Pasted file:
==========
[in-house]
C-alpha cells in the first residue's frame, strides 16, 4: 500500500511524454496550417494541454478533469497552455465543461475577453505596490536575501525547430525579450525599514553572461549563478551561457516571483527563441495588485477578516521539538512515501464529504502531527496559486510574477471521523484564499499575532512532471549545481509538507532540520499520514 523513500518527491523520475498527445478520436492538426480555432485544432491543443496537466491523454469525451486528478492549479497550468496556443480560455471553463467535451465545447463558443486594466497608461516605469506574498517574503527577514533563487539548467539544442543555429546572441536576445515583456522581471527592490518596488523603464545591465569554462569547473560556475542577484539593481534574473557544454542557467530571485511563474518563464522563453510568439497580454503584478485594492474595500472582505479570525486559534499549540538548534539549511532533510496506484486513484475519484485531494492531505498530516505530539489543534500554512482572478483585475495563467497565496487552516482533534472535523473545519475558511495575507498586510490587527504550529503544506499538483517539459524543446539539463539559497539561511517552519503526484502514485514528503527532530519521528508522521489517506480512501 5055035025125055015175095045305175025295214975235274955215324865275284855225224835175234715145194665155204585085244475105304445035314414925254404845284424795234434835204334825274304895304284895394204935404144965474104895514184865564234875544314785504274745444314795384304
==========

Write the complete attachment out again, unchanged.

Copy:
[in-house]
C-alpha cells in the first residue's frame, strides 16, 4: 500500500511524454496550417494541454478533469497552455465543461475577453505596490536575501525547430525579450525599514553572461549563478551561457516571483527563441495588485477578516521539538512515501464529504502531527496559486510574477471521523484564499499575532512532471549545481509538507532540520499520514 523513500518527491523520475498527445478520436492538426480555432485544432491543443496537466491523454469525451486528478492549479497550468496556443480560455471553463467535451465545447463558443486594466497608461516605469506574498517574503527577514533563487539548467539544442543555429546572441536576445515583456522581471527592490518596488523603464545591465569554462569547473560556475542577484539593481534574473557544454542557467530571485511563474518563464522563453510568439497580454503584478485594492474595500472582505479570525486559534499549540538548534539549511532533510496506484486513484475519484485531494492531505498530516505530539489543534500554512482572478483585475495563467497565496487552516482533534472535523473545519475558511495575507498586510490587527504550529503544506499538483517539459524543446539539463539559497539561511517552519503526484502514485514528503527532530519521528508522521489517506480512501 5055035025125055015175095045305175025295214975235274955215324865275284855225224835175234715145194665155204585085244475105304445035314414925254404845284424795234434835204334825274304895304284895394204935404144965474104895514184865564234875544314785504274745444314795384304